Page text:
The Inspiration Behind Jeff Nichols’ ‘The Bikeriders,’ Explained With Danny Lyon’s Book

Jeff Nichols’ newest film, The Bikeriders, has some true elements to it. Austin Butler, Tom Hardy, Jodie Comer, Norman Reedus, Boyd Holbrook, Toby Wallace and more have finally hit the big screen after a new distribution deal and release date postponed the movie’s release in 2023. Butler stars in the film as Benny, a man who loves motorcycles and finds himself drawn to the Chicago Vandals, a club of bikers that frequently gathers to drive around and be in community.

Tom Hardy plays Johnny, founder of the Vandals. Johnny’s righthand man is Brucie (Damon Herriman), but Benny holds his own as a figure of authority within the group. Benny brings Kathy (Jodie Comer) into the group, and she tells a lot of the oral history of the Vandals to Mike Faist’s Danny.

More from Deadline

The film has a real-life basis, but large parts are fictionalized. Director Jeff Nichols cites 2003 when his younger brother gave him Danny Lyon’s book The Bikeriders as the root of the project. Read more about the inspiration for the motorcycle movie below.

Is The Bikeriders based on a true story?

Sort of. The film takes its cue from a book by photojournalist Danny Lyon, who captured the culture within the Vandals mostly through photos and anecdotes in his book, which is also titled The Bikeriders. Many of the characters in the film have a foundation in Lyon’s book of photography and stories. There was a Johnny Davis (played by Hardy in the film) and a Benny (Butler) as well as a Kathy Bauer (Jodie Comer) who married Benny.

The audio recording of Kathy recounting how she met Benny is available to play on

RELATED: ‘The Bikeriders’ Cast and Character Guide: Who Plays Who?

“There’s a photo I gave to every Department Head. It was in the 2003 edition and it was printed in color. In the original version, it was printed in black and white. It was a photo of Cal and another guy sitting on their bikes outside of a gas station,” Nichols told Deadline on the red carpet for the film’s premiere. “When you look at it, because it’s in color, you can see these layers — the chains of the bikes, the grease at the base of their fingernails, the detail that he put into his vest. I gave that photo to every department and I said [I want to] create a shot in the movie that’s as dense as this.”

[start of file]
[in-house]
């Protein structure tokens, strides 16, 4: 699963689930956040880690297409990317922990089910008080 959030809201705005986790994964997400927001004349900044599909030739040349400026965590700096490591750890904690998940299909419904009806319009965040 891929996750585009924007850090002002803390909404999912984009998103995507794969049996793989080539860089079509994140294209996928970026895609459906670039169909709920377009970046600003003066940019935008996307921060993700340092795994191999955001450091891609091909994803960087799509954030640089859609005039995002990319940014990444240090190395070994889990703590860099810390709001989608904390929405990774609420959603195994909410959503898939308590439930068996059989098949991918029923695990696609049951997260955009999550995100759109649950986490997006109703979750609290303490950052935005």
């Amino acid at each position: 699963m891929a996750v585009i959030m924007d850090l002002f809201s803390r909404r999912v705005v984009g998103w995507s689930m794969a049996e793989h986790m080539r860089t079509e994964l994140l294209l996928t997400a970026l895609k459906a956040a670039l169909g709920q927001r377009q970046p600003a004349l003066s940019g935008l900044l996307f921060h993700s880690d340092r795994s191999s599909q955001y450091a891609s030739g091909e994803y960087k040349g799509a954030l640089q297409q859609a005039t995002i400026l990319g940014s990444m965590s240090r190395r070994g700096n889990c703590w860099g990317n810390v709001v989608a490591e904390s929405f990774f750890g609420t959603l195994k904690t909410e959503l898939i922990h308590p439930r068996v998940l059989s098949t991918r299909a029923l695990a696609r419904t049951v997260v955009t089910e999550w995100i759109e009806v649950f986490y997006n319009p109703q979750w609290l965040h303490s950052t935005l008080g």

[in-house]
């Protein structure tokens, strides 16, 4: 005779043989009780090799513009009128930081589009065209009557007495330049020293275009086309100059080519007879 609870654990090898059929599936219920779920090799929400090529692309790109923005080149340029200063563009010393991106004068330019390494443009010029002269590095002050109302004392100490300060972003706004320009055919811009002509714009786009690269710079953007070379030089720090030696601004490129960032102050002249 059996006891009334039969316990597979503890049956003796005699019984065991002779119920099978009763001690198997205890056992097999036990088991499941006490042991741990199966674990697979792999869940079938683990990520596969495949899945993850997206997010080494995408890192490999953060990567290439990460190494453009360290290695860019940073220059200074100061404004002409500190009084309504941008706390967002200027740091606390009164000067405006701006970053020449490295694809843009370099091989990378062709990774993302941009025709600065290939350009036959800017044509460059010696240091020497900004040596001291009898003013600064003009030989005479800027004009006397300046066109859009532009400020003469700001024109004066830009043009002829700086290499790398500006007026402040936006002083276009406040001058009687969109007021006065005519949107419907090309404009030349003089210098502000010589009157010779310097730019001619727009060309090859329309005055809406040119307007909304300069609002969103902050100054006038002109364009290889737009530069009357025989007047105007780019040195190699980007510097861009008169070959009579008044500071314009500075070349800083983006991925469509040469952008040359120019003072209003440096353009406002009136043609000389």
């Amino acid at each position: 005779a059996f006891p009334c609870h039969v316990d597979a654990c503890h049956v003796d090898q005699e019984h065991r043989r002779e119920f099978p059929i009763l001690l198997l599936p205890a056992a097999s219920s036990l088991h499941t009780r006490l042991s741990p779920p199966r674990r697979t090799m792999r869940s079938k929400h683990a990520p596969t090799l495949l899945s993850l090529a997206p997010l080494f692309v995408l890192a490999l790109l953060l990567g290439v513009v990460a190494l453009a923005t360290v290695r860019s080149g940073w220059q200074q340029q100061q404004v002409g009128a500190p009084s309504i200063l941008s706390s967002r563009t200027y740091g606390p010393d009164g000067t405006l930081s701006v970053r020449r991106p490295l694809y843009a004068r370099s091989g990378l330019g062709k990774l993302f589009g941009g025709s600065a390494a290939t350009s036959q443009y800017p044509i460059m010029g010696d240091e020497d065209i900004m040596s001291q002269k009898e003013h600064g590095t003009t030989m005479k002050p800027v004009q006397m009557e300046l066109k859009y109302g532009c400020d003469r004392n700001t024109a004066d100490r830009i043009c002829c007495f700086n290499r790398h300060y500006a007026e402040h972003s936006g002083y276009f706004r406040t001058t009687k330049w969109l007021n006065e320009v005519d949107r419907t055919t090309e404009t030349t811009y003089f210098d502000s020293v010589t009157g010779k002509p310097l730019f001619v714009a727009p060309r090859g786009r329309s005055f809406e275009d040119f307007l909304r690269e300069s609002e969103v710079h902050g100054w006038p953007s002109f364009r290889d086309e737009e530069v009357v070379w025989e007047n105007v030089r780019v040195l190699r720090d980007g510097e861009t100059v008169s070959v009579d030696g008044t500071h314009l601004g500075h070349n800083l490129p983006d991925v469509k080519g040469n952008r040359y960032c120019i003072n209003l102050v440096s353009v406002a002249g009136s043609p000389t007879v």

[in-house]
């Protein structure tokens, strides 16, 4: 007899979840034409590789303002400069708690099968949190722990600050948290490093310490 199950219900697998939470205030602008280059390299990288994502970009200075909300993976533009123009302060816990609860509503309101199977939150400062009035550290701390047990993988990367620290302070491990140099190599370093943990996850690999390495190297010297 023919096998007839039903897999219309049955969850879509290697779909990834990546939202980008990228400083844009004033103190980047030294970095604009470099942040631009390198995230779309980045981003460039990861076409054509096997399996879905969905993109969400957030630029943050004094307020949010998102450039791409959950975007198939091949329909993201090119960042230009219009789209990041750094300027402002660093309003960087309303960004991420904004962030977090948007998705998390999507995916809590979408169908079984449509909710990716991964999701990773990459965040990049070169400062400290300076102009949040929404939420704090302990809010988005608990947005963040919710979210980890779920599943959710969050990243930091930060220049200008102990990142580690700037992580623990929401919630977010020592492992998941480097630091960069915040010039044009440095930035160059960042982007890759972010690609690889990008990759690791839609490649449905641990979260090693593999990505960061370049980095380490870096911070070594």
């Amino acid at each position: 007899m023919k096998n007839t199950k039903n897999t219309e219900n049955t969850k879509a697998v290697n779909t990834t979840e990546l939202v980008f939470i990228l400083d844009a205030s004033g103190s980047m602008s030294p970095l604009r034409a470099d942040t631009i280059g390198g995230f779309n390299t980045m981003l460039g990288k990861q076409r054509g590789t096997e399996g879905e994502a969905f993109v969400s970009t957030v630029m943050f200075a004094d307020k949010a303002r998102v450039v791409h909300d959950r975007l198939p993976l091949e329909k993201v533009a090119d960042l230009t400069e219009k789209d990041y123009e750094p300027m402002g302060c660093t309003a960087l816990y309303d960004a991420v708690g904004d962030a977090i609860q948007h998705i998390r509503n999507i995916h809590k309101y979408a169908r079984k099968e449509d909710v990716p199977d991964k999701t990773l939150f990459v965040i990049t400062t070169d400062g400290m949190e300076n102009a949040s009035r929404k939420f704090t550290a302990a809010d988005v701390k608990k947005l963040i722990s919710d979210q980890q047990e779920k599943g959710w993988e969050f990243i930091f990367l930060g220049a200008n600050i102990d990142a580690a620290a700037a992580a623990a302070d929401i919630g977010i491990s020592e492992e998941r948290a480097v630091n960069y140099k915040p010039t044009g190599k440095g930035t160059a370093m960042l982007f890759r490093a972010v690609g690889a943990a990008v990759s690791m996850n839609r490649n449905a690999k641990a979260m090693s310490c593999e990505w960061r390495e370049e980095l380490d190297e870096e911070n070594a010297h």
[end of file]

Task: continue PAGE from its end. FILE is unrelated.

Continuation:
Lyon told A Rabbit’s Foot that the book’s text is made up entirely from audio recordings. Kathy spoke to him on a ¼ inch analog Huer tape recorder.

“What Jeff did was to structure a fictional film script around the recorded monologues that are the recorded stories of the book,” Lyon also told A Rabbit’s Foot. “These are great, heartfelt narratives that often tell more about the character of the speakers than they do of the world they are describing.”

Austin Butler in 'The Bikeriders'
Austin Butler as Benny in director Jeff Nichols’ THE BIKERIDERS, a Focus Features release.

Are the Chicago Vandals a real biker gang?